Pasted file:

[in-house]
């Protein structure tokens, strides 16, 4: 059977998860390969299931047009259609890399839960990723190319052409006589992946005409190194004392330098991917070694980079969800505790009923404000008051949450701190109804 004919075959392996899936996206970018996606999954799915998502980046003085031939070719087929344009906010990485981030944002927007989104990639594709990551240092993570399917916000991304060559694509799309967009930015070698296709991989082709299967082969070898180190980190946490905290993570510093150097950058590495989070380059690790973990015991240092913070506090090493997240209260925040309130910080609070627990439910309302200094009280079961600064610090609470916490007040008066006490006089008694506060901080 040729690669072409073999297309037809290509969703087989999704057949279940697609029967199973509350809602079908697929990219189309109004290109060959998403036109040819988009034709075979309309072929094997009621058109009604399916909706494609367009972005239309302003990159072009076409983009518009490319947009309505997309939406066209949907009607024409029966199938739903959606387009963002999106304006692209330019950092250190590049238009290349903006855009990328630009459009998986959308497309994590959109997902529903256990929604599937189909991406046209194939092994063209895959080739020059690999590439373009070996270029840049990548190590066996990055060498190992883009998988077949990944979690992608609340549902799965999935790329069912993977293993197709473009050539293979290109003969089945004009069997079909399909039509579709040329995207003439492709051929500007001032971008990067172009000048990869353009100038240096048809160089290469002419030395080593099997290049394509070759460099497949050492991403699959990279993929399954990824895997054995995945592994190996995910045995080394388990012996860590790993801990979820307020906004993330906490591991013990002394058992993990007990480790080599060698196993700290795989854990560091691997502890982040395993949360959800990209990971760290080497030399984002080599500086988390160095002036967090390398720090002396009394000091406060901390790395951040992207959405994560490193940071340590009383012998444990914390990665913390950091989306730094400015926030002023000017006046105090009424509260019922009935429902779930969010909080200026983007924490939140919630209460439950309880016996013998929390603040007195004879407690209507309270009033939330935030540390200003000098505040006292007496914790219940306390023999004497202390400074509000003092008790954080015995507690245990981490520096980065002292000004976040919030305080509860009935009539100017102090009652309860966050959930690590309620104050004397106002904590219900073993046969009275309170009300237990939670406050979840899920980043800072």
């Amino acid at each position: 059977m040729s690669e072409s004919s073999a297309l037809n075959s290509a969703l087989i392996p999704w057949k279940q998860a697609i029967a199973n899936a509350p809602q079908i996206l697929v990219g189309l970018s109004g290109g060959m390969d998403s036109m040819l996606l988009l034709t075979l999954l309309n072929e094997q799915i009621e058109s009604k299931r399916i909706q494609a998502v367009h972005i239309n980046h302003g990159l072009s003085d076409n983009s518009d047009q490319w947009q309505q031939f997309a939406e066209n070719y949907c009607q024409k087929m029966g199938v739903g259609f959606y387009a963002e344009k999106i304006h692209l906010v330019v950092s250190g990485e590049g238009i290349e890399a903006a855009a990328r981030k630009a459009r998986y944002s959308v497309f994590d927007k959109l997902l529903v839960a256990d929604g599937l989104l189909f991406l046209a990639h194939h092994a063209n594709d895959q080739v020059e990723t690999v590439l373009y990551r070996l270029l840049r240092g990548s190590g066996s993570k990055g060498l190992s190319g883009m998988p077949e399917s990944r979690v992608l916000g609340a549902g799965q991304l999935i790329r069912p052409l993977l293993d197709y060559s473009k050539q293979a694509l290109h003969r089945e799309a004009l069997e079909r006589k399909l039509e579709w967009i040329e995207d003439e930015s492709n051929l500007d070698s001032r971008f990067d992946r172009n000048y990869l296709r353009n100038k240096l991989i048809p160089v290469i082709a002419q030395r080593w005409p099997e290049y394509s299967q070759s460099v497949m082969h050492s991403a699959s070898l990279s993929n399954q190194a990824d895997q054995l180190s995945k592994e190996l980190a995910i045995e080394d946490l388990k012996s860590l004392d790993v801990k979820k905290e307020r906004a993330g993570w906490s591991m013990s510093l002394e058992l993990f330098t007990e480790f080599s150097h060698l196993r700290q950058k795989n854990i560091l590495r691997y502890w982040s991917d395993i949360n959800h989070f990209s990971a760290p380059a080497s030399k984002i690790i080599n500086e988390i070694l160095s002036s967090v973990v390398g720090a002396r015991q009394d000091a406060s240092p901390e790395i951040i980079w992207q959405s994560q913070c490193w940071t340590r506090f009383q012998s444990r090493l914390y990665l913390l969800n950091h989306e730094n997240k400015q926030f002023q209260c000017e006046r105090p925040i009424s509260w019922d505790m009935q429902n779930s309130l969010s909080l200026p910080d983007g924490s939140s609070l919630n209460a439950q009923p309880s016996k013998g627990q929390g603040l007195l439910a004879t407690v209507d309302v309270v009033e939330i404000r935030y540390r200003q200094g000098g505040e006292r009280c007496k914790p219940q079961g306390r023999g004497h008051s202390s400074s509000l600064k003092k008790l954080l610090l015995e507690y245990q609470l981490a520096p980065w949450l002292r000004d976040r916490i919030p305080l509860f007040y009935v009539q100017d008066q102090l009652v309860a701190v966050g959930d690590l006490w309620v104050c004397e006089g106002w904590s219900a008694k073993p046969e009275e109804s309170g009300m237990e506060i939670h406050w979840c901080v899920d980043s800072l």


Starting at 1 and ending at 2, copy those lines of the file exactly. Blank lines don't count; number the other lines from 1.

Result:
[in-house]
């Protein structure tokens, strides 16, 4: 059977998860390969299931047009259609890399839960990723190319052409006589992946005409190194004392330098991917070694980079969800505790009923404000008051949450701190109804 004919075959392996899936996206970018996606999954799915998502980046003085031939070719087929344009906010990485981030944002927007989104990639594709990551240092993570399917916000991304060559694509799309967009930015070698296709991989082709299967082969070898180190980190946490905290993570510093150097950058590495989070380059690790973990015991240092913070506090090493997240209260925040309130910080609070627990439910309302200094009280079961600064610090609470916490007040008066006490006089008694506060901080 040729690669072409073999297309037809290509969703087989999704057949279940697609029967199973509350809602079908697929990219189309109004290109060959998403036109040819988009034709075979309309072929094997009621058109009604399916909706494609367009972005239309302003990159072009076409983009518009490319947009309505997309939406066209949907009607024409029966199938739903959606387009963002999106304006692209330019950092250190590049238009290349903006855009990328630009459009998986959308497309994590959109997902529903256990929604599937189909991406046209194939092994063209895959080739020059690999590439373009070996270029840049990548190590066996990055060498190992883009998988077949990944979690992608609340549902799965999935790329069912993977293993197709473009050539293979290109003969089945004009069997079909399909039509579709040329995207003439492709051929500007001032971008990067172009000048990869353009100038240096048809160089290469002419030395080593099997290049394509070759460099497949050492991403699959990279993929399954990824895997054995995945592994190996995910045995080394388990012996860590790993801990979820307020906004993330906490591991013990002394058992993990007990480790080599060698196993700290795989854990560091691997502890982040395993949360959800990209990971760290080497030399984002080599500086988390160095002036967090390398720090002396009394000091406060901390790395951040992207959405994560490193940071340590009383012998444990914390990665913390950091989306730094400015926030002023000017006046105090009424509260019922009935429902779930969010909080200026983007924490939140919630209460439950309880016996013998929390603040007195004879407690209507309270009033939330935030540390200003000098505040006292007496914790219940306390023999004497202390400074509000003092008790954080015995507690245990981490520096980065002292000004976040919030305080509860009935009539100017102090009652309860966050959930690590309620104050004397106002904590219900073993046969009275309170009300237990939670406050979840899920980043800072």